The Road: Stories, Journalism, and Essays (New York Review Books Classics) Kindle Edition

4.6 out of 5 stars 19 customer reviews
:
:
Why is ISBN important?
ISBN
This bar-code number lets you verify that you're getting exactly the right version or edition of a book. The 13-digit and 10-digit formats both work.
Scan an ISBN with your phone
Use the Amazon App to scan ISBNs and compare prices.
Kindle App Ad
Buy
$10.99
eBook features:
Sold by: Penguin Random House Publisher Services
Price set by seller.

Deliver to your Kindle or other device

Price
New from Used from
Kindle, September 28, 2010
"Please retry"
$10.99
Hardcover
"Please retry"
$2.00

Best Books of the Year So Far
Looking for something great to read? Browse our editors' picks for the Best Books of the Year So Far in fiction, nonfiction, mysteries, children's books, and much more.
click to open popover

Enter your mobile number below and we'll send you a link to download the free Kindle App. Then you can start reading Kindle books on your smartphone, tablet, or computer - no Kindle device required.
Getting the download link through email is temporarily not available. Please check back later.

  • Apple
  • Android
  • Windows Phone
  • Android

To get the free app, enter your mobile phone number.


Editorial Reviews

Review

"Grossman's unsparing, literary account of the horrific ways Nazi Germany implemented its ethnic-cleansing program at Treblinka was one of the first reports of a death camp anywhere in Europe and eventually provided prosecutors at the Nuremberg War Crimes Tribunal with crucial background information. The surprise is that up until now and English-language translation of Grossman's lengthy article has never been published in its entirety. That will soon change with the publication of The Road, a collection of Grossman's best short stories and war-time articles, including 'The Hell of Treblinka.'" --Tobias Grey, The Wall Street Journal

“…the collection is a treasure trove that lends the reader an insider's understanding of what it was like to live through the Soviet era, at the same time as it introduces us to Grossman's enduring preoccupation with the wonder and terror of humanity.…A wonderful collection, this – an introduction to the man and his times that also tells us much about his love, his pity and his faith.” —Gillian Slovo, The Guardian

“Grossman’s work excavates from the Soviet rubble vital artifacts of the bitter, the tragic, the self-sacrificing, the indomitable and, ultimately, the inspiring….. [The Road is] a volume that is sensitive to Grossman’s often lyrical language and frames each entry within its time through comprehensive notes.” —Ken Kalfus, The New York Times
 
“[Grossman’s] report ‘The Hell of Treblinka’ was one of the first to report on an extermination camp, and was used as testimony in the Nuremberg trials. ‘Treblinka” is included in the recently published book, The Road — an original collection of Grossman’s short stories, essays, and letters translated into English for the first time…. This collection serves as a fantastic vie...

Review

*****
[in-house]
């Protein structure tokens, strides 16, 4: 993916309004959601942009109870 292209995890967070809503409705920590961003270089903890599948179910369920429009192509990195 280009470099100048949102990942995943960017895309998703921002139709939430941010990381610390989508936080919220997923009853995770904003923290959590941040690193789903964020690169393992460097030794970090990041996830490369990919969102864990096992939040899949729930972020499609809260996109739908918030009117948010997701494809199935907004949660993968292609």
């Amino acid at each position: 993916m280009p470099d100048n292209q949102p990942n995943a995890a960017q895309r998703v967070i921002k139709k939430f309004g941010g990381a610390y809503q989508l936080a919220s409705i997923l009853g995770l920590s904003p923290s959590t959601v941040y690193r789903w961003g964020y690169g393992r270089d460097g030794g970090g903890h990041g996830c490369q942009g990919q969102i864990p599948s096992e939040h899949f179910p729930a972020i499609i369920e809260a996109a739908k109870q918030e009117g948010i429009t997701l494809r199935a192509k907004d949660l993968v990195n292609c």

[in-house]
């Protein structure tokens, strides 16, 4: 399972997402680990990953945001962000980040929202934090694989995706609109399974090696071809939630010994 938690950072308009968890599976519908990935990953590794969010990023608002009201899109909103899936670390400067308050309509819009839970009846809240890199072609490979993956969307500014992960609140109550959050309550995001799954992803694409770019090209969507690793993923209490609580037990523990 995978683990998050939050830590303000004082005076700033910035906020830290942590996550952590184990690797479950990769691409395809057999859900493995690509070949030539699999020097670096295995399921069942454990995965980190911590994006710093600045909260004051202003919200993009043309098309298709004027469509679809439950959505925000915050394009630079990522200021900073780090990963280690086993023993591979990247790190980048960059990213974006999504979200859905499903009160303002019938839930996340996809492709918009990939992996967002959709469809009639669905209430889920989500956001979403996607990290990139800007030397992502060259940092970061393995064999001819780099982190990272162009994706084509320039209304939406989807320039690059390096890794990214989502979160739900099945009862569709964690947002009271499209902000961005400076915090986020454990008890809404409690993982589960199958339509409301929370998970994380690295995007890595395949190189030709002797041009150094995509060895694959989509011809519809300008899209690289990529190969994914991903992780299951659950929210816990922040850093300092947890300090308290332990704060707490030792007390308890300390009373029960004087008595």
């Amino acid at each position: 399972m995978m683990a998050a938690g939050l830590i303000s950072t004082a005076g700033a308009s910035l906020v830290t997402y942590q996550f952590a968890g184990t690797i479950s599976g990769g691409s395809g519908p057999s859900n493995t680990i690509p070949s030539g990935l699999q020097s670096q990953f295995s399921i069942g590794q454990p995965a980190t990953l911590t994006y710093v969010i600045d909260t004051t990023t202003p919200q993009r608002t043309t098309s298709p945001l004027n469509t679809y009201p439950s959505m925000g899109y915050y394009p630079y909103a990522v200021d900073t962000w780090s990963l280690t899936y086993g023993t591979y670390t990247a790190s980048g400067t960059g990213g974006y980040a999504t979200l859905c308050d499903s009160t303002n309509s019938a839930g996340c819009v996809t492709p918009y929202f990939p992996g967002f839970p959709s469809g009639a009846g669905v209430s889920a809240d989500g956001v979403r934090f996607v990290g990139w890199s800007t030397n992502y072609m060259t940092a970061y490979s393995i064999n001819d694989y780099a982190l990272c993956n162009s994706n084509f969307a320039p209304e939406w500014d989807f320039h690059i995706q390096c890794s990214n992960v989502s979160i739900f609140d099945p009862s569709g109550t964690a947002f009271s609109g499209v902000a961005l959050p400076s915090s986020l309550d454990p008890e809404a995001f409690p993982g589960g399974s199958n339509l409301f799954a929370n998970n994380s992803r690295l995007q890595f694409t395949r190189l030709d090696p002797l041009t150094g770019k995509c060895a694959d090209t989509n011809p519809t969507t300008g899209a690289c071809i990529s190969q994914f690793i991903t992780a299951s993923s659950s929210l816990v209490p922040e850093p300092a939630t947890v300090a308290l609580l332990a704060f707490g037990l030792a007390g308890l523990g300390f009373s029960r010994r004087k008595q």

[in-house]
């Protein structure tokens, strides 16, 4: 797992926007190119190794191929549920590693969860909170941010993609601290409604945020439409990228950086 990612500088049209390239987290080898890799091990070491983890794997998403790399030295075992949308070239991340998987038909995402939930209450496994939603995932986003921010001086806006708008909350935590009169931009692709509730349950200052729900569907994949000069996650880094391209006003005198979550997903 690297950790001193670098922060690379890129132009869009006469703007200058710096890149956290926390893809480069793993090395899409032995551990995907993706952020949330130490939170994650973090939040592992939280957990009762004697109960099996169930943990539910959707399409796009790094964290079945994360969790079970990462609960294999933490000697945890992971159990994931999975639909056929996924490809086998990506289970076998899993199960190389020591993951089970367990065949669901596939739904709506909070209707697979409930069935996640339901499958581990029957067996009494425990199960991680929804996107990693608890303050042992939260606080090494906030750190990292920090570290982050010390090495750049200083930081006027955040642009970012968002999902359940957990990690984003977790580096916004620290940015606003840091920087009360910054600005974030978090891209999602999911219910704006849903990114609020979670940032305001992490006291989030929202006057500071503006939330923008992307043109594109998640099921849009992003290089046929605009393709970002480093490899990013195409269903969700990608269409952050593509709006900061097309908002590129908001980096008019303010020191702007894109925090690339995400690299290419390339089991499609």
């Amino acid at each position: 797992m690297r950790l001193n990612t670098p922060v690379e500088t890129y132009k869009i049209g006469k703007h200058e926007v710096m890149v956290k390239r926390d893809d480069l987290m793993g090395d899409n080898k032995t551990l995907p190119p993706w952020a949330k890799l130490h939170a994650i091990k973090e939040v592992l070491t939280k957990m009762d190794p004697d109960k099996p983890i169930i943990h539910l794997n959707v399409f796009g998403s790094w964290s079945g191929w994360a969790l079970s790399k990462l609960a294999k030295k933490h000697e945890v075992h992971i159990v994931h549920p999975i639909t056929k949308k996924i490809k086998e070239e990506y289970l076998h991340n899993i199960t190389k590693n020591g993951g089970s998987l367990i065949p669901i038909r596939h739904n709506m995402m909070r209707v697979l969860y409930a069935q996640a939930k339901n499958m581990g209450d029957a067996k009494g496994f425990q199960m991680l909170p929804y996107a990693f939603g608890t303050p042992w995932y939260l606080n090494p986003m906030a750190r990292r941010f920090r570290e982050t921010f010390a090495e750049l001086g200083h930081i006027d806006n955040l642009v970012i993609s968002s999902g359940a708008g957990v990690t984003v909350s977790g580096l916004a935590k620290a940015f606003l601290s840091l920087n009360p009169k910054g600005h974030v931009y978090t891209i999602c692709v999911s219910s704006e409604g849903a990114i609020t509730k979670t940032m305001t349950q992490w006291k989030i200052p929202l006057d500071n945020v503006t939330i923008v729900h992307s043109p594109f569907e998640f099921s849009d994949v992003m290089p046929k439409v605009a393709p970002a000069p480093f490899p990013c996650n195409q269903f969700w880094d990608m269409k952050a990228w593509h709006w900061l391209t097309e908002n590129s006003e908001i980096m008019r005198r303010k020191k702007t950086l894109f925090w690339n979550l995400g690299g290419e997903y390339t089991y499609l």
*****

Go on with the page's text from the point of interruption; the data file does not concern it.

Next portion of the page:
'Readers familiar with his novels will be surprised by his short fiction. They show a writer of infinite variety' Victor Sebestyen, The Sunday Times. 'No one knew better than Grossman what people are capable of. These stories and essays are one of the cultural monuments of the 20th century' David Herman, New Statesman. 'The unstinting championing of ordinary human emotion is what strikes hardest in Grossman's style ... Grossman manages to find human simplicity in his characters at the very apex of pain and disaster' Daily Telegraph. 'This collection of short fiction and essays from the remarkable and criminally under-read Soviet writer includes haunting short stories and his excoriating wartime expose of the Treblinka death camp' Benjamin Evans, Sunday Telegraph. 'Grossman's stories are so affecting partly because they look so unflinchingly at human nature, combining a journalist's eye with a fascination for humanity enduring under near-intolerable circumstances.' Metro. 'The only subject and the only hope is humanity' Brian Morton, Scottish Sunday Herald. 'Grossman deserves a special, if not revered, place as a recorder of some of the worst excesses of the 20th century - indeed, of any century. A casual reader may be lured into thinking this to be a collection of fictional short stories depicting the hardships and privations of Soviet life. But on page 126 comes an abrupt and horrifying awakening ... 'The Hell of Treblinka' ... nothing prepares us for the force of Grossman's description; his detailed, harrowing reconstruction of what happened' Scotsman. 'Grossman's trajectory is clear in his short fiction and essays: early essays explore the ardent patriotism that fired Russia; later ones such as the title story, 'The Road', an allegory of a beaten mule pulling a munitions train that offers a bitter reflection on life, hint at dangerous disillusionment ... The Road is an excellent introduction to Grossman's hauntingly powerful fiction and reportage' James Urquhart, Financial Times. 'a richness and clarity to a fascinating period and define Grossman as one of the great literary figures of the last century' Good Book Guide. 'This superbly edited compendium of his writing, containing short stories, journalism and letters to his dead mother, allows us to access the nature and success of his enterprise. Through its lucid notes and essays it also serves as a first-class companion to the terrible history of mid-20th-century central Europe.' Jewish Chronicle. '...his vivid dispatches, some newly translated for this superb collection, retain a freshness that only the finest journalism can. The 11 short stories also collected here show a writer of infinite variety, and the bulk of them will enhance his reputation ... his is a powerful voice of conscience' Sunday Times. 'The collection has humour, pathos, satire and tragedy. Grossman's superlative ability is to relay through sparse writing the fear, anxiety and compassion of those he writes of. This is an utterly absorbing, compassionate and necessary collection and once read will linger and cause true reflection, as the best writing ought.' Journal of the Law Society of Scotland. '... it has become accepted that Vasily Grossman was one of the giants of 20th Century literature. This anthology of his stories and journalism, brilliantly translated by Robert and Elizabeth Chandler, charts his growing disillusionment with communism as well as his frontline role in the war against the Nazis' Mail on Sunday. 'For today's reader, Grossman's work excavates from the Soviet rubble vital artefacts of the bitter, the tragic, the self-sacrificing, the indomitable and, ultimately, the inspiring' Ken Kalfus, International Herald Tribune. 'The mystery of how to improve the human condition continued to fascinate him and is profoundly reflected in Grossman's superb writings - an enduring memorial to the man' Geoffrey Goodman, Tribune. 'From satire to comedy and tragedy this is a fantastic collection translated into English for the first time. Including Stalin's purges and the Holocaust, these short stories and articles are accompanied by introductions that put Grossman's life into context' Daily Express. '...his vivid dispatches, some newly translated for this superb collection, retain a freshness that only the finest journalism can. The 11 short stories also collected here show a writer of infinite variety, and the bulk of them will enhance his reputation ... his is a powerful voice of conscience' Sunday Times.